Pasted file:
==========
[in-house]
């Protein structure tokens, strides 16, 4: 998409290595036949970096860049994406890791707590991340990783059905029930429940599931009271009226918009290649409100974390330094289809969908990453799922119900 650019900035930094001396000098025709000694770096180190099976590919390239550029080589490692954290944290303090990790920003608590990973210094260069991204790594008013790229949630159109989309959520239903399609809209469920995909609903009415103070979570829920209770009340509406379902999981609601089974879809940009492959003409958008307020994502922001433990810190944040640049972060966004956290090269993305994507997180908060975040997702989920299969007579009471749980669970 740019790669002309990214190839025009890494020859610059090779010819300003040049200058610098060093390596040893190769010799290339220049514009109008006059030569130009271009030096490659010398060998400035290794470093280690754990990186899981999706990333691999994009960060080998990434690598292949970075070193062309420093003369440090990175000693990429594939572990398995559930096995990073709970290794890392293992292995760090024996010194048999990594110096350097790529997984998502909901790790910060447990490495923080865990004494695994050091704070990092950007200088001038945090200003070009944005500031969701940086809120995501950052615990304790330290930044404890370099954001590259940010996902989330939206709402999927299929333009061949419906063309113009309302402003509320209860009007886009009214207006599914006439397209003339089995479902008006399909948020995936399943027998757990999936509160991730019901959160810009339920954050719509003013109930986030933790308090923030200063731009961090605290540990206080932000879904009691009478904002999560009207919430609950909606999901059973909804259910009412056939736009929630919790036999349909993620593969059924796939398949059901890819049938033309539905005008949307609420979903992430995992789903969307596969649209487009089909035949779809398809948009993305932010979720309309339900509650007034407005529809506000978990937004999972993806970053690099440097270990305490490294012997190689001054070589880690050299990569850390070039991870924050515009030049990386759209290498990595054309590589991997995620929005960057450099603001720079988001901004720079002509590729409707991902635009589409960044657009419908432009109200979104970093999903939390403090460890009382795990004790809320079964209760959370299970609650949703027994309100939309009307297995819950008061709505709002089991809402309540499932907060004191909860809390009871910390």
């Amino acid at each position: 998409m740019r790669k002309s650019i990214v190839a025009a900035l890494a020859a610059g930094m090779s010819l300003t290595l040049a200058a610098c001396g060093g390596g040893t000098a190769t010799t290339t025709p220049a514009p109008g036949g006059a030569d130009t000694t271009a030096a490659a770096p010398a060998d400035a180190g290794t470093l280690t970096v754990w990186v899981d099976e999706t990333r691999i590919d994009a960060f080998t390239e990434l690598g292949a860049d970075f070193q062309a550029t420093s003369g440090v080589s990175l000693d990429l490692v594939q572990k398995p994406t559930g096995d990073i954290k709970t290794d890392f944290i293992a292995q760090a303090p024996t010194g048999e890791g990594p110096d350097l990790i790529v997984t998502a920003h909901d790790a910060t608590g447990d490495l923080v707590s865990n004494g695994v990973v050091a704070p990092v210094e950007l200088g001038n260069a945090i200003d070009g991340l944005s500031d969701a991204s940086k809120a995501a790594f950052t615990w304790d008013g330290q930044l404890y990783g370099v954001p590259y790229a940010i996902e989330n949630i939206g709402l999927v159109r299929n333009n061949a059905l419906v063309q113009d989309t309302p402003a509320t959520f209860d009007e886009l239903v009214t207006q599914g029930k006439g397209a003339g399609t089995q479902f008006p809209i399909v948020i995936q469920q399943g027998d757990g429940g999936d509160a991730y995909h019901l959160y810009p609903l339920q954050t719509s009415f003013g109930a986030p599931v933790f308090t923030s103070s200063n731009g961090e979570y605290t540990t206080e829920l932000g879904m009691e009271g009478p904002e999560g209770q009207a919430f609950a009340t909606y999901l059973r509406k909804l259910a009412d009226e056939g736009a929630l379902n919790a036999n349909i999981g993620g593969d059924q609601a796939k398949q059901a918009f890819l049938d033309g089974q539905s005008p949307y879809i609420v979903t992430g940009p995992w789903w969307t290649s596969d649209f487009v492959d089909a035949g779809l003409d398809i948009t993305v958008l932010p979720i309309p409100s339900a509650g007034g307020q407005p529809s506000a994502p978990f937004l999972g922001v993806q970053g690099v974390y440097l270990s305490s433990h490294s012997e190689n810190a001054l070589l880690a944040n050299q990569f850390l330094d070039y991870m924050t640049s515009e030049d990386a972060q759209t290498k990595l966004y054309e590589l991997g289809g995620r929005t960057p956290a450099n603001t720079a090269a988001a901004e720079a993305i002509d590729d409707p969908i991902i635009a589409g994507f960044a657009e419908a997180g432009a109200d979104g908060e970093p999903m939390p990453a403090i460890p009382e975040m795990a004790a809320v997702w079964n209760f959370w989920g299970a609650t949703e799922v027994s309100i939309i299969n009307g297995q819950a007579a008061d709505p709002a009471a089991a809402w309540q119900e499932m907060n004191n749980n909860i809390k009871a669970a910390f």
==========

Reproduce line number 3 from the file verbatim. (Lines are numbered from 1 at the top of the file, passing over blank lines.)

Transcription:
């Amino acid at each position: 998409m740019r790669k002309s650019i990214v190839a025009a900035l890494a020859a610059g930094m090779s010819l300003t290595l040049a200058a610098c001396g060093g390596g040893t000098a190769t010799t290339t025709p220049a514009p109008g036949g006059a030569d130009t000694t271009a030096a490659a770096p010398a060998d400035a180190g290794t470093l280690t970096v754990w990186v899981d099976e999706t990333r691999i590919d994009a960060f080998t390239e990434l690598g292949a860049d970075f070193q062309a550029t420093s003369g440090v080589s990175l000693d990429l490692v594939q572990k398995p994406t559930g096995d990073i954290k709970t290794d890392f944290i293992a292995q760090a303090p024996t010194g048999e890791g990594p110096d350097l990790i790529v997984t998502a920003h909901d790790a910060t608590g447990d490495l923080v707590s865990n004494g695994v990973v050091a704070p990092v210094e950007l200088g001038n260069a945090i200003d070009g991340l944005s500031d969701a991204s940086k809120a995501a790594f950052t615990w304790d008013g330290q930044l404890y990783g370099v954001p590259y790229a940010i996902e989330n949630i939206g709402l999927v159109r299929n333009n061949a059905l419906v063309q113009d989309t309302p402003a509320t959520f209860d009007e886009l239903v009214t207006q599914g029930k006439g397209a003339g399609t089995q479902f008006p809209i399909v948020i995936q469920q399943g027998d757990g429940g999936d509160a991730y995909h019901l959160y810009p609903l339920q954050t719509s009415f003013g109930a986030p599931v933790f308090t923030s103070s200063n731009g961090e979570y605290t540990t206080e829920l932000g879904m009691e009271g009478p904002e999560g209770q009207a919430f609950a009340t909606y999901l059973r509406k909804l259910a009412d009226e056939g736009a929630l379902n919790a036999n349909i999981g993620g593969d059924q609601a796939k398949q059901a918009f890819l049938d033309g089974q539905s005008p949307y879809i609420v979903t992430g940009p995992w789903w969307t290649s596969d649209f487009v492959d089909a035949g779809l003409d398809i948009t993305v958008l932010p979720i309309p409100s339900a509650g007034g307020q407005p529809s506000a994502p978990f937004l999972g922001v993806q970053g690099v974390y440097l270990s305490s433990h490294s012997e190689n810190a001054l070589l880690a944040n050299q990569f850390l330094d070039y991870m924050t640049s515009e030049d990386a972060q759209t290498k990595l966004y054309e590589l991997g289809g995620r929005t960057p956290a450099n603001t720079a090269a988001a901004e720079a993305i002509d590729d409707p969908i991902i635009a589409g994507f960044a657009e419908a997180g432009a109200d979104g908060e970093p999903m939390p990453a403090i460890p009382e975040m795990a004790a809320v997702w079964n209760f959370w989920g299970a609650t949703e799922v027994s309100i939309i299969n009307g297995q819950a007579a008061d709505p709002a009471a089991a809402w309540q119900e499932m907060n004191n749980n909860i809390k009871a669970a910390f």